Altaro: First Impressions

In March 2018 Altaro announced v7.6 of their backup product, I thought it was time to give the product a whirl and provide feedback on my first impressions.

Lab

As those who follow my blog know, I switched to Server 2012 R2 running Hyper-V a while ago.  In this configuration I have a HPE DL360 G6 with some local SATA storage as the backup target for my Hyper-V virtual machines.

Installation

Altaro make the claim (see here) that you can be up and running, allowing you to back up your first virtual machine within 15 minutes.

Once I had completed the simple registration form to access the Unlimited Plus Edition for 30 Days, it was time to launch the installer.

A straight forward intuitive installer is completed within a couple of minutes we are ready to launch the management console.

Configuration

As soon as the management console is loaded, we just need to follow the 3 steps outlined below.

Altaro 01

Connecting to the Hvper-V Hosts is a straight forward process, entering the IP Address and credentials you would expect.

Altaro 02

After this I entered in the backup location and selected the VM which required backing up and clicked backup.

So far so good, Altaro have validated that backups can be started within 15 minute of installing the software.

CDP Settings

As we know all workloads are not equal and more critical application services require a lower restore point objective.  With Altaro,  I can set CDP settings as low as 5 minutes.  The part which is quite impressive is that they warn you of the impact on the hypervisor of taking such frequent snapshots.

Altaro 03

Offsite Backup

Another feature I wanted to validate was integration with Azure Storage Backups to undertake an ‘offsite backup copy’.

After entering the Connection String for one of my Azure Storage Accounts, it was simply a case of dragging and dropping the VM I wanted to protect into the ‘Offsite Location’ bucket and finally provide a Master Encryption Key.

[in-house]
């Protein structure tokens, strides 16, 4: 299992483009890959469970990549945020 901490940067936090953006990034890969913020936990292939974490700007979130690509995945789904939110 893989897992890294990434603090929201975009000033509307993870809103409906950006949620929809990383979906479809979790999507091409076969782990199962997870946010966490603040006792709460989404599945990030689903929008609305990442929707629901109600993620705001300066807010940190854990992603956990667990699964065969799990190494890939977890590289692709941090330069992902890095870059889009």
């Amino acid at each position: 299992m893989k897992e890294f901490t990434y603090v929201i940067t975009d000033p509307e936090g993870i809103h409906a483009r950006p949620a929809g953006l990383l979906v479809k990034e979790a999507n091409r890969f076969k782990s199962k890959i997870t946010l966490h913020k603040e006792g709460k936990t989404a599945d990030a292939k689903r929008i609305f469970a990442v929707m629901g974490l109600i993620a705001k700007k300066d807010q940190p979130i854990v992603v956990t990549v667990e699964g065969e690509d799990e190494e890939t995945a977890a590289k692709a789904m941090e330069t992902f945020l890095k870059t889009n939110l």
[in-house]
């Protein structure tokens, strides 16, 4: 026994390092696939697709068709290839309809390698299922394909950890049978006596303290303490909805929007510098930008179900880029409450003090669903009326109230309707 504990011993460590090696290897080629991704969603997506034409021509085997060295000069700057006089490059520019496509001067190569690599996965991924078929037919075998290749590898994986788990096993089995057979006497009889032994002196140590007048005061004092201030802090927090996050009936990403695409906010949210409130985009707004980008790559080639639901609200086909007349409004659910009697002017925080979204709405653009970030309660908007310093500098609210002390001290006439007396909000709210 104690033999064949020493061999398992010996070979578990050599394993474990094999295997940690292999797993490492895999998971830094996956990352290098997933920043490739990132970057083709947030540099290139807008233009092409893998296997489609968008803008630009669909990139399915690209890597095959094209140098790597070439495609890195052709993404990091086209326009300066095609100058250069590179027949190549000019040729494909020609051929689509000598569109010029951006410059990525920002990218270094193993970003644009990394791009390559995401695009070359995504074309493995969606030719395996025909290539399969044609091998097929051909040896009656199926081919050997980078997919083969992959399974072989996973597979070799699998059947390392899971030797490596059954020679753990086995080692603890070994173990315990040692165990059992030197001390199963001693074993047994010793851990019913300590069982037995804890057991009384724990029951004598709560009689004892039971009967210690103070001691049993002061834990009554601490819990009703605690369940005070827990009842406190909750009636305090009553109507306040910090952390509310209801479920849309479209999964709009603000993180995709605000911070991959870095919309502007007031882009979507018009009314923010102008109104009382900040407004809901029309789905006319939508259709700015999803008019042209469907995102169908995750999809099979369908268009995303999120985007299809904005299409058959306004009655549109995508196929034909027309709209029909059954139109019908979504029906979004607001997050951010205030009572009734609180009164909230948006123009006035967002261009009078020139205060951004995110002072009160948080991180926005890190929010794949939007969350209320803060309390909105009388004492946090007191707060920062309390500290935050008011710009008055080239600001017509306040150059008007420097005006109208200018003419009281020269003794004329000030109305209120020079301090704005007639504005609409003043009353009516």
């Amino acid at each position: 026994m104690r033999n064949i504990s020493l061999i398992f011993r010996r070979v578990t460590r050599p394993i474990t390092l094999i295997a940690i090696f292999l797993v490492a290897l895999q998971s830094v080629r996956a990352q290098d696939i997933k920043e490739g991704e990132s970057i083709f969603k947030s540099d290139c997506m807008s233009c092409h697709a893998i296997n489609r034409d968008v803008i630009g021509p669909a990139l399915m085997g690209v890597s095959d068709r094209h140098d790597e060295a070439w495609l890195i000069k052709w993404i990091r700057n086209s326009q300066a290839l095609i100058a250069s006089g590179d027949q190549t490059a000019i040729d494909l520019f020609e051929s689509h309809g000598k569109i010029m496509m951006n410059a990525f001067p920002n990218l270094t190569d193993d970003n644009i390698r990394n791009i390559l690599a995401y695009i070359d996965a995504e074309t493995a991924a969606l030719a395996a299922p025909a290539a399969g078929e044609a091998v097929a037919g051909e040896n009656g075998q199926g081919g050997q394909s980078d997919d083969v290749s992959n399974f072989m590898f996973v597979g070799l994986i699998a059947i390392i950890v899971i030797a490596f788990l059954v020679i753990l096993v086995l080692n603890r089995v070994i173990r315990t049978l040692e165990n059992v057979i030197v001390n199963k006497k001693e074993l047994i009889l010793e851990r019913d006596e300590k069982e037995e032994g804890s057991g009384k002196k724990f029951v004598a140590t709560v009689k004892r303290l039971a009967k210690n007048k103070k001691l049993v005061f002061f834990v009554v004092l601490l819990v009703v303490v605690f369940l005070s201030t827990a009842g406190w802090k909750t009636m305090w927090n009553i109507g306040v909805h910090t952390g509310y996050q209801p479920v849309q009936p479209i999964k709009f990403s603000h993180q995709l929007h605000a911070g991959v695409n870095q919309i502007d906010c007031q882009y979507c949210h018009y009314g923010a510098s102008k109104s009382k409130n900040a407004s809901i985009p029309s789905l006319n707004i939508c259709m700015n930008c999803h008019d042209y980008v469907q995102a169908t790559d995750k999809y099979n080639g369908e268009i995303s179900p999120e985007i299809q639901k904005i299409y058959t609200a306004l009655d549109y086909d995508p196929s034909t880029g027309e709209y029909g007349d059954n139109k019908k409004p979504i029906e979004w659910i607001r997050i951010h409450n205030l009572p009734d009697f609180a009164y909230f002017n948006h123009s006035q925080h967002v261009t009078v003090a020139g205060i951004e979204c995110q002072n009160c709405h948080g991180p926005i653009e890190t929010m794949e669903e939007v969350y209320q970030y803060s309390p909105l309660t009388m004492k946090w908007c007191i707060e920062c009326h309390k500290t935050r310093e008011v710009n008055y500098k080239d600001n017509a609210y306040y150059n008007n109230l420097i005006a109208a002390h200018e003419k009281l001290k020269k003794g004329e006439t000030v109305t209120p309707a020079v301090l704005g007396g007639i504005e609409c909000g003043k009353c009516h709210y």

I was interested to see the native format of the ‘Offsite Backup’ to see if this could be used to migrate VM’s to Azure.  Using Microsoft Azure Storage Explorer I browsed to the storage account and viewed the VM location.

The Offsite Backup VM isn’t easily identifiable, I’m assuming the VM name is encrypted by the Master Encryption Key and the backup files are held in Altaro format.

Altaro 06

Essentially this means that if you had a DR event on-premises and you needed to restore backups from Offsite, you would need to install and configure an Altaro Backup server which isn’t a big deal in itself but just adds to the overall time needed to restore business operations.

Schedules

When administering backups, an area which time and effort is spent is on backup scheduling.  I was pleased to see that the schedules are different for CDP and regular one off backups.

In this scenario, I wanted to perform an on-premises backup and then follow this up with an offsite copy.  A couple of click and this was ready to go!

Altaro 05

A bit of feedback for Altaro is it would be good to be able to name your backup schedules as I could see identifying the right schedule could become cumbersome.

Advanced Settings

Enables you to control features such as De-duplication, Encryption, Exclude ISO’s/Drives and use Change Block Tracking.

Linked back to the Offsite Backups, it would be great if you had the option to backup to Azure as a native VHD (without de-duplication) as you could then spin up your VMs in Azure and use this as a migration tool or for DR scenarios.

Restore

For me, on-premises restores are a given.  I’m more interested in restoring archive data from Azure (using Altaro Retention Policy to control this).

Selecting the Restore Icon, I can select Azure Storage Account, again with a decent prompt which states you will be charged for egress data.

Altaro 07.PNG It’s a case now of dragging the backup down your internet pipe to be re-hydrated by Altaro VM Backup on your selected Hyper-V Host.